Buying a franchise is a big decision. When you have taken the time to make such a big decision the last thing you want to do is regret it later on due to a poorly drafted franchise agreement that does not give you the protection it should.
This is a short guide which discusses what franchise agreements are, and covers some of the essentials which need to be included in a franchise agreement.
If you are thinking of franchising or buying a franchise, you should seek legal advice to ensure that your rights are protected in the event of a dispute.
At AANDI Lawyers we are committed to finding simple solutions to complex franchise dispute problems. If you have a franchise dispute contact us today for swift and fair resolution.
How does a franchise operate?
A franchise is a business agreement which gives one party (the franchisee) the right to sell the branded products and/or services of another party (the franchisor).
- A franchise is governed by a franchise agreement which sets out certain behaviours and modes of operation.
- All franchising participants must abide by the ACCC's Franchising Code which sets out certain requirements for disclosure, good faith, and provides mechanisms for resolving disputes.
Both the franchisee and the franchisor have certain obligations for how they must operate their business. There are also additional legislative provisions which provide operation standard, such as taxation laws and Fair Work laws.
What is a franchise agreement?
A franchise is a model for doing business. When a party chooses to operate a franchise they enter into a franchise agreement with the franchisor.
A franchise agreement is a legally binding document that sets out how the franchisor retains control over the franchise name, brand, and how the franchisee may operate their business.
Franchise agreements define a specific period of operation, but a franchise agreement may end earlier than this set period due to termination for a breach of contract, sale of a franchise, insolvency, or renewal/extension of a franchise.
What should be contained in a franchise agreement?
A franchise agreement will contain specific components relevant to a particular business, but at a minimum every franchise agreement should contain:
- A grant of franchise — which permits the franchisee the right to use the franchisor brand;
- Key dates and specific information about operating under the franchise brand;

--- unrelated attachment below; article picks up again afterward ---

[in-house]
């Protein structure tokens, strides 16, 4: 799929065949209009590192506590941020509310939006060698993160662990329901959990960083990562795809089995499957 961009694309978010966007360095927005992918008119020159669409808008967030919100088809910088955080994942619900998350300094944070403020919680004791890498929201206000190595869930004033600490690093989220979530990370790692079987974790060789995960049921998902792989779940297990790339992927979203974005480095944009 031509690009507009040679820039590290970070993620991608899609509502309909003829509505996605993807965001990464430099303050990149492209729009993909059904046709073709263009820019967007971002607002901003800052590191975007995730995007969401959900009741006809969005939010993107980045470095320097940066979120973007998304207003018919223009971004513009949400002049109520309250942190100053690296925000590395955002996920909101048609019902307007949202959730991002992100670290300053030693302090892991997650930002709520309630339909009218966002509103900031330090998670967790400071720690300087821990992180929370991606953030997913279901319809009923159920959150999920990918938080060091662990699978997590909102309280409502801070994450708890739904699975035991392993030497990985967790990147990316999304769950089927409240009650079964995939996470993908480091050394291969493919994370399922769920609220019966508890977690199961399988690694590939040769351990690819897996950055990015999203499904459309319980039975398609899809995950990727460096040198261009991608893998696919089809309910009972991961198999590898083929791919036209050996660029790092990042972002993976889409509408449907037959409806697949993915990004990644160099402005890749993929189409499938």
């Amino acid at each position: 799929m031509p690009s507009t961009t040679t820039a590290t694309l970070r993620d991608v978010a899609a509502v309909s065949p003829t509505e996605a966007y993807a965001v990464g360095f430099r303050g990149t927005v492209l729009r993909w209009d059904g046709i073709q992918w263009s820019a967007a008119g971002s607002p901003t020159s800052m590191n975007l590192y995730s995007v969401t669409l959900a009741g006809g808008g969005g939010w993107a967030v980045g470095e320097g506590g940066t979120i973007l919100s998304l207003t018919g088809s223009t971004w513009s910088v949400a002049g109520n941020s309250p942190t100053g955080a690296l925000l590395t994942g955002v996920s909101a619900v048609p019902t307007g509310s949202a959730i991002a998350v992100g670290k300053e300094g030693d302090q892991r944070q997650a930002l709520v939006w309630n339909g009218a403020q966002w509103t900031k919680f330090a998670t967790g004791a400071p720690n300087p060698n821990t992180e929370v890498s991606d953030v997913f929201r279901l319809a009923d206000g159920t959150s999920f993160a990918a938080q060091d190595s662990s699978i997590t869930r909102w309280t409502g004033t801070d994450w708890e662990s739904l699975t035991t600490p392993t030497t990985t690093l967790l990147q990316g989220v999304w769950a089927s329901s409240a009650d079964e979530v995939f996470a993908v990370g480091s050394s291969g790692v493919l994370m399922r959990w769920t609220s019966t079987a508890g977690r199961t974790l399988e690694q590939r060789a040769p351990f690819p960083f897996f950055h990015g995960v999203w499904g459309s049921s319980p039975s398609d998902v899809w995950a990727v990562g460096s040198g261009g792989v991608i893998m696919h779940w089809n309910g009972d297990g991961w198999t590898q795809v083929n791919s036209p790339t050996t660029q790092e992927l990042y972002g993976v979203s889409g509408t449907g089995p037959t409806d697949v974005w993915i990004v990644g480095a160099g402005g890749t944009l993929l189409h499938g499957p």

- Limitations on operating territory, if any;
- Fees and costs associated with purchasing the franchise;
- Advertising and branding obligations under the franchise;
- Franchise terms and any relevant renewal information;
- Services offered by the franchisor (for example, pre-opening and post-opening support and services);
- Protections of intellectual property;
- Training and up-skilling information;
- Methods for quality control and relevant minimum requirements;
- Relevant information about transferring interests;
- Obligations upon expiration of the franchise;
- Relationship between the parties;
- Indemnity information;
- Restrictions on trade and non-compete clauses;
- Insurance information; and
- Dispute resolution information.
A franchise agreement will also contain a range of additional or miscellaneous clauses and provisions.
Common problems in franchise agreements
The purpose of a franchise agreement in Australia is to ensure that the rights and interests of both parties are protected.
For example, it is in the best interests of the franchisor to protect their brand, while it is in the best interests of the franchisee to be provided with sufficient support to operate. However, if the franchise agreement does not provide for this, a dispute can arise.
Common problems arise when:
- Either party is unclear about the level of support provided under the franchise agreement;
- Payments or obligations are worded in a way that is confusing, resulting in disputes over money;
- Unrealistic standards are communicated, either in negotiations or as part of the franchise agreement;
- A standard franchise agreement is used which is not specific enough for the business being franchised.
Standard franchise agreements may not provide sufficient protection for your rights and interests, which is why it is important to speak to a lawyer when undertaking a franchise business.
Resolving franchise agreement disputes
When you have issues with franchise agreements in Australia the dispute resolution process is governed by the Franchising Code of Conduct. The Code outlines that every franchisor must outline an internal procedure for handling complaints between parties. The procedure for resolving disputes must be outlined in all franchise agreements.
- The first step in resolving a dispute is to make contact with the other party and outlining what the dispute is about, and how you think you can settle the issue.
- If the parties cannot settle the dispute within three weeks, the matter may proceed to mediation.
If you can, it is far better to take preventative action and make sure the franchise agreement is precise and accurate for your business operation. That way, disputes may be managed before they become an issue. However, in the event that there is a dispute, help is available to manage a dispute respectfully and swiftly.